Cinematic Releases: Falling (2020) - Reviewed

Viggo Mortensen, it goes without saying, is one of our generation’s greatest actors.  One of those actors whose presence in a film can elevate a picture significantly, the multiple Oscar nominated performer comes to us now with his first foray into writing and filmmaking with his directorial debut and labor of love Falling.  Semi-autobiographical in size and focus, Mortensen also stars as John Peterson, a middle-aged gay man living with his husband Eric (Terry Chen) and adopted daughter Monica in California.  Willis Peterson (Lance Henriksen), John’s old fashioned and short-tempered father living in upstate New York, begins to exhibit signs of early dementia.  Alerted to his declining health, John intervenes by bringing his father back to California with him, but not the angry old man puts up an endless and increasingly mean fight over it.

At times difficult to watch the loyal and caring son John take so much abuse from his cantankerous father Willis, Falling can be an immensely affecting drama to take in.  This is due in large part to an astonishing central performance from Lance Henriksen who has always been a great character actor over the last few decades who completely comes into his own here.  It’s a raw, embittered, frightening performance to be in the presence of as Henriksen conjures up darker weathers I never knew the actor had.  In addition to being a great actor, Viggo Mortensen proves to be an assured writer-director as well with visual composition both precise and painterly.  Mortensen also composes the film’s original score which throws a quiet, somber mood over the proceedings.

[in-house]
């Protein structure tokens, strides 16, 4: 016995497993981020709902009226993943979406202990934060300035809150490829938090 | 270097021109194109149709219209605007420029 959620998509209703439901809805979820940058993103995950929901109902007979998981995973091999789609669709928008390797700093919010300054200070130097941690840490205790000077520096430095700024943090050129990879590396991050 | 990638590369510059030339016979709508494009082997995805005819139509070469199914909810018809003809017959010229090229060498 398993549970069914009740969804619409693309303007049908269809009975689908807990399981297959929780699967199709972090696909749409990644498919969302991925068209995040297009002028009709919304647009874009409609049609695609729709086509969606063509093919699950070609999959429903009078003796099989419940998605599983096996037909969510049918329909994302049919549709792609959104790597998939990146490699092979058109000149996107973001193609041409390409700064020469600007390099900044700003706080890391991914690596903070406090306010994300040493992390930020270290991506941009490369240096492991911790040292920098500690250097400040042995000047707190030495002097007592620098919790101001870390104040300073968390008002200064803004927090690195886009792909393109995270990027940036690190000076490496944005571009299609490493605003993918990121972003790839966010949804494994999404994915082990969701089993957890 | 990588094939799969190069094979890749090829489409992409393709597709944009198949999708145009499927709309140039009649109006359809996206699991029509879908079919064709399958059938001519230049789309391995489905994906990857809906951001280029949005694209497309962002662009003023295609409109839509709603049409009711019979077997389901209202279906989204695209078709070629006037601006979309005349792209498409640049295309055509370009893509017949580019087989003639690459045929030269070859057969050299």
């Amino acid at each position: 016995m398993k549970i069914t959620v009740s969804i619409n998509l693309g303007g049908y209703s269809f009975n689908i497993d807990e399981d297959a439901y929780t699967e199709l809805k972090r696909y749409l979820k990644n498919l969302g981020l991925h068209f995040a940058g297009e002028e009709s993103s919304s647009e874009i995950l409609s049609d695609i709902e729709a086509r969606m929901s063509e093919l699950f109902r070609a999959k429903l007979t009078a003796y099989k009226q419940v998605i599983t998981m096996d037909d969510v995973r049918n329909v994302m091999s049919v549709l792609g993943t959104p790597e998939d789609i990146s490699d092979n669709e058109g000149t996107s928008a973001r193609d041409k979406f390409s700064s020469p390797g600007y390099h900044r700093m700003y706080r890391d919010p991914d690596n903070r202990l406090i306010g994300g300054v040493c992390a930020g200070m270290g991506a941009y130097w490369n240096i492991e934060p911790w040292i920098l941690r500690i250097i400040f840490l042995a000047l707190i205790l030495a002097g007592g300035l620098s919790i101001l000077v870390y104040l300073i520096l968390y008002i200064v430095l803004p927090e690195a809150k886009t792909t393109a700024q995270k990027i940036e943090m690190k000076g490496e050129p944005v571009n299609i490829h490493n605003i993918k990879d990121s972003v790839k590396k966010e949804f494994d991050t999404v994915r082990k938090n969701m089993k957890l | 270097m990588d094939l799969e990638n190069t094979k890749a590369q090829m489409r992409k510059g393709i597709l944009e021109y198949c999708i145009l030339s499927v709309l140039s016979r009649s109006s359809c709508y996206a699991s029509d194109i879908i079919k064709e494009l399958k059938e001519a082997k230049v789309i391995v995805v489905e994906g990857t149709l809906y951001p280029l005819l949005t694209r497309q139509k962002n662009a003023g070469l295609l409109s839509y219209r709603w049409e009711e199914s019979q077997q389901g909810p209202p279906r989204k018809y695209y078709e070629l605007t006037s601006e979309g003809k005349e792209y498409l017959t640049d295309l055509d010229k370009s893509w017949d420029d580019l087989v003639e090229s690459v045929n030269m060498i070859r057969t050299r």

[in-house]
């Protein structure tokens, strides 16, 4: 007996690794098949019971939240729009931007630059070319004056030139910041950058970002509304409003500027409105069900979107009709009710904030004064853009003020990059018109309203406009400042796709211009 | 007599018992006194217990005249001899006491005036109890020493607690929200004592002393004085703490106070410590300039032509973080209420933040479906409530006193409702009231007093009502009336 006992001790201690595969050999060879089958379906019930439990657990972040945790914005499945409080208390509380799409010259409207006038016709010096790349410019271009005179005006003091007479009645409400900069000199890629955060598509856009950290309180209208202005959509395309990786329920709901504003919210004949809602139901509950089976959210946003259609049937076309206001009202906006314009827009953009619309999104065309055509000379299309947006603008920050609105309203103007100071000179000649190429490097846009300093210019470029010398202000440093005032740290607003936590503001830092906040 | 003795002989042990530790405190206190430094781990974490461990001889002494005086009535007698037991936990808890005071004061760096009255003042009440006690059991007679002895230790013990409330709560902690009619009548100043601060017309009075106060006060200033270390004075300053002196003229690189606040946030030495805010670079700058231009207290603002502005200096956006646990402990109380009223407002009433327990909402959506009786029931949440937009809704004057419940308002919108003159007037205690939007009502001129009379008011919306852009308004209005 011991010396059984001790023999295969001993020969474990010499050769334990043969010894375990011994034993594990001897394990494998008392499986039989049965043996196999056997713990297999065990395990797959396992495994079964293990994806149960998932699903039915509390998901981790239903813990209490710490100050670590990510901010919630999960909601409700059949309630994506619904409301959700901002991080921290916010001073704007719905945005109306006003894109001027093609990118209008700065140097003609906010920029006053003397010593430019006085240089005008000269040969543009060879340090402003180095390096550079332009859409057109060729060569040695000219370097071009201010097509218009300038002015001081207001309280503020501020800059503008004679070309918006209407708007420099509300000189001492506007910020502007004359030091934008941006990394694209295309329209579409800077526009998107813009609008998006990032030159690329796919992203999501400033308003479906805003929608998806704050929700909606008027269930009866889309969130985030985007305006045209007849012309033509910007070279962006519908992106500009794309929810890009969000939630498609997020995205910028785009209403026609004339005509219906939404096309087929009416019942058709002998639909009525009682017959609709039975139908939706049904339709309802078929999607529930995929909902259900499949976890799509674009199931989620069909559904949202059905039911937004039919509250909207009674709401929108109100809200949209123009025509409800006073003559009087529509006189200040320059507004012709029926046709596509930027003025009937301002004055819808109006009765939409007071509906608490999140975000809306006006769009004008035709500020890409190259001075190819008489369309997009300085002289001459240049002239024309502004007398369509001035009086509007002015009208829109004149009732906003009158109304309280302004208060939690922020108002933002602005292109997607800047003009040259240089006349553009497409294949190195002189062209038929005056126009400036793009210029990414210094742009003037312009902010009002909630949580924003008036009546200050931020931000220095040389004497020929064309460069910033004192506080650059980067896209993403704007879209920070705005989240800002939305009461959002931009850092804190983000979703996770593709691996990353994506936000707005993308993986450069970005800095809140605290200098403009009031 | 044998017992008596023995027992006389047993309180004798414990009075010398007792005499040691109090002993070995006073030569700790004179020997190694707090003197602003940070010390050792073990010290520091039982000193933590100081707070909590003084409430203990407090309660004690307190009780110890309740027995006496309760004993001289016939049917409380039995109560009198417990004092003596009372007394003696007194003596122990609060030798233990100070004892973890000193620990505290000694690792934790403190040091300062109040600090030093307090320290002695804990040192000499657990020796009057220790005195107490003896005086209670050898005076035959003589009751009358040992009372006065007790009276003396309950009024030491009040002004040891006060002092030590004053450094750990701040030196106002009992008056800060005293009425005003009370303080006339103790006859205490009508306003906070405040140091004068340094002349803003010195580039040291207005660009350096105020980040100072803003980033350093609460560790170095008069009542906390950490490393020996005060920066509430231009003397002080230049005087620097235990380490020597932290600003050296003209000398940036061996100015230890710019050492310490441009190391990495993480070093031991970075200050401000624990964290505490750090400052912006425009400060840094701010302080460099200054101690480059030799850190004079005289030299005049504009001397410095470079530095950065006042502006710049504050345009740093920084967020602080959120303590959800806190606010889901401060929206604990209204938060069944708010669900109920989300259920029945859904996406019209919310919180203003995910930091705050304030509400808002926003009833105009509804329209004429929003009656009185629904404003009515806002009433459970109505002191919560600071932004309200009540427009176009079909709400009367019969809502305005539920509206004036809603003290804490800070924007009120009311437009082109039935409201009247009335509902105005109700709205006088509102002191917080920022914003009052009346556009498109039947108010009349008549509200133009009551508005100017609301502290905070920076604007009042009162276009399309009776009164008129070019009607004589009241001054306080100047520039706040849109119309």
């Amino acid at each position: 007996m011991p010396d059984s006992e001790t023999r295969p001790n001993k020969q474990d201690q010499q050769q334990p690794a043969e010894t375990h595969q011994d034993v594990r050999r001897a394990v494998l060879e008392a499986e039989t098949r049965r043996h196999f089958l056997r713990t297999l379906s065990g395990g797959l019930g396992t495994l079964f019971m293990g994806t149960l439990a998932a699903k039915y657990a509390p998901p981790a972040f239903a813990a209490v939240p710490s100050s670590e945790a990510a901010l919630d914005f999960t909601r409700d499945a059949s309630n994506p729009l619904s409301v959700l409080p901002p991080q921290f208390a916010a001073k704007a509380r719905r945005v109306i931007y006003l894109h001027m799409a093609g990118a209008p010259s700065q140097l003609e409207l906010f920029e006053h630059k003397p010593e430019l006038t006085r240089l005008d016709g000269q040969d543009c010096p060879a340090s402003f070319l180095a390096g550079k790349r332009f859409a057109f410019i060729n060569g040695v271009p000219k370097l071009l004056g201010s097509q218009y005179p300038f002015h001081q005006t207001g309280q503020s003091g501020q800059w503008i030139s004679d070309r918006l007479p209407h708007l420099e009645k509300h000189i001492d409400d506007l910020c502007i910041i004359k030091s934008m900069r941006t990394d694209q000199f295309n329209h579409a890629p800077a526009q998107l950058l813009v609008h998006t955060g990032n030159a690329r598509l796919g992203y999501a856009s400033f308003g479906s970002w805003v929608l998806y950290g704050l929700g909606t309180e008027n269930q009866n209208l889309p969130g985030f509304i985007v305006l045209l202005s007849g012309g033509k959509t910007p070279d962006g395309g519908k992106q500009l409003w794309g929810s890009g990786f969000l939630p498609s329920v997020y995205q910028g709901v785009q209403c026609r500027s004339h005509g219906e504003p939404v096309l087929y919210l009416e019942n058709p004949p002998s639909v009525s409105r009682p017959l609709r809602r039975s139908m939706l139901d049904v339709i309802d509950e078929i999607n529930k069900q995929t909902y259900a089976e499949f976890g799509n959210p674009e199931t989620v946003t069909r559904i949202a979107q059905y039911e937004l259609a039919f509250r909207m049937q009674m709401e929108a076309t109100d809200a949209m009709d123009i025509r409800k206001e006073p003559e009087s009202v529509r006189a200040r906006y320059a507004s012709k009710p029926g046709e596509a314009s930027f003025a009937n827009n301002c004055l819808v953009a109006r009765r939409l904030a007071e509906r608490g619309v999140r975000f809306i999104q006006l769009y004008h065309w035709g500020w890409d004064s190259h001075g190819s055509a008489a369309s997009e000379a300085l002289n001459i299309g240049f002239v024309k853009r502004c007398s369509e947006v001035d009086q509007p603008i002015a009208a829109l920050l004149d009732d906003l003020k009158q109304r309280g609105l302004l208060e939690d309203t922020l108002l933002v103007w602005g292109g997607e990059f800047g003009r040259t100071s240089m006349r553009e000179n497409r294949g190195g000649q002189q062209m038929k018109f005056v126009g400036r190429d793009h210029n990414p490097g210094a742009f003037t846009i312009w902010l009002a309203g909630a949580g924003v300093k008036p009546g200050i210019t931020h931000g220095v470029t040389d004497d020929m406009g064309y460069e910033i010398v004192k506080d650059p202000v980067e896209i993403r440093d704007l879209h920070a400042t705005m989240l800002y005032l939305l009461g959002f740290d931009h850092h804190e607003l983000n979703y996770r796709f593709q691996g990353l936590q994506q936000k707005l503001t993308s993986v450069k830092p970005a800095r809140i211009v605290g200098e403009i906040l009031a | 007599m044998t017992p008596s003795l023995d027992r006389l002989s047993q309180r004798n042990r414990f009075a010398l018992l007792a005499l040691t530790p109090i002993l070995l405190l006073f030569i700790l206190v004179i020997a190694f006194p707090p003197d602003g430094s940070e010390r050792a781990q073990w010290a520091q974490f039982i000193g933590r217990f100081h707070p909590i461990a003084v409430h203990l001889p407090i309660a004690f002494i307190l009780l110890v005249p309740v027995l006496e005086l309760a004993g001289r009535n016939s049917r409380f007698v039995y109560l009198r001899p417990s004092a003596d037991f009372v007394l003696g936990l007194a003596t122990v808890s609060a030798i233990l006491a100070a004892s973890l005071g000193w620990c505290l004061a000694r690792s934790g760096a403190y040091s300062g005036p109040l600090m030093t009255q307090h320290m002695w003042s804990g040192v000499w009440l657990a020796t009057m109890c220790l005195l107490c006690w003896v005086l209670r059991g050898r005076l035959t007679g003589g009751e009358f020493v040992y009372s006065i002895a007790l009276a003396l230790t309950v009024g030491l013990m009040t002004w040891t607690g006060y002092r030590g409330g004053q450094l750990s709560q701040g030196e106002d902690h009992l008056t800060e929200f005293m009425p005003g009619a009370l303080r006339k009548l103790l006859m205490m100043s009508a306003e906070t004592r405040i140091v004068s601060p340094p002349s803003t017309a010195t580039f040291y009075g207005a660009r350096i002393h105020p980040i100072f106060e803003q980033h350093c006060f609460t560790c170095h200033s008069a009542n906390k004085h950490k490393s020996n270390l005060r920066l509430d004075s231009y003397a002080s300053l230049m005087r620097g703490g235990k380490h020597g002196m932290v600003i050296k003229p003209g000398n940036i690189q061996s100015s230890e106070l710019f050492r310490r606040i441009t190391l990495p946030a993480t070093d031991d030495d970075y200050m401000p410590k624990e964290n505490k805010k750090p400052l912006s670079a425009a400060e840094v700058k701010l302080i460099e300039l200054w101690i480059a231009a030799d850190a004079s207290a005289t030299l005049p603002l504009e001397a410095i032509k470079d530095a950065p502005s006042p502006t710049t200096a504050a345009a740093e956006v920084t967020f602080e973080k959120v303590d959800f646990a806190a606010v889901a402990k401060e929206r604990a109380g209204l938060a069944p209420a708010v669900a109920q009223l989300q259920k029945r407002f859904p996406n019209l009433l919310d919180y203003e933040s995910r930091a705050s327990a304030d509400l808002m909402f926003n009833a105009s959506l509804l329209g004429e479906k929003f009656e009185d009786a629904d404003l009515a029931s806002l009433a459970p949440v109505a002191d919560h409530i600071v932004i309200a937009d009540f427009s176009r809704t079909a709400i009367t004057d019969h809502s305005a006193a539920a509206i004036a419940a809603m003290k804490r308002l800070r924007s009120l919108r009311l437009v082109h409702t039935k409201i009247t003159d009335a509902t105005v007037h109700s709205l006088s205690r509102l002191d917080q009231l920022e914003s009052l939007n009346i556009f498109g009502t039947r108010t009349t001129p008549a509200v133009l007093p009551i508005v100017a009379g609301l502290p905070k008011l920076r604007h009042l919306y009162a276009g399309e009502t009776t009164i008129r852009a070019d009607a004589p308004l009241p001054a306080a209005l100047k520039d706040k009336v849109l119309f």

Mortensen, a longtime friend and collaborator with writer-director David Cronenberg, not only uses the director in a choice cameo appearance mid-picture but also many of the director’s collaborators as well.  Edited sharply by longtime Cronenberg editor Ronald Sanders with casting director Diedre Bowen on board as well, Mortensen utilizes a good chunk of Cronenberg’s entourage.  Knowing the director’s history with Mortensen in three career best performances in A History of Violence, Eastern Promises and A Dangerous Method, seeing him come on board with Mortensen’s film was a most exciting surprise.

For anyone who has or had a difficult parent in their lives, Falling will hit close to home and can occasionally be hard to take.  The performances across the board, however, coupled with Mortensen’s own gifts for filmmaking make for a compelling drama that absolutely brings the struggle between parent and caring child to life.  While there have been dramas about dealing with a parent’s aging and physical as well as psychological deterioration, few resonate quite as strongly as this one with Henriksen giving what is obviously the performance of his career.  Hard and heavy viewing but in the end a most rewarding experience and a good start at first time film directing for Mortensen.

--Andrew Kotwicki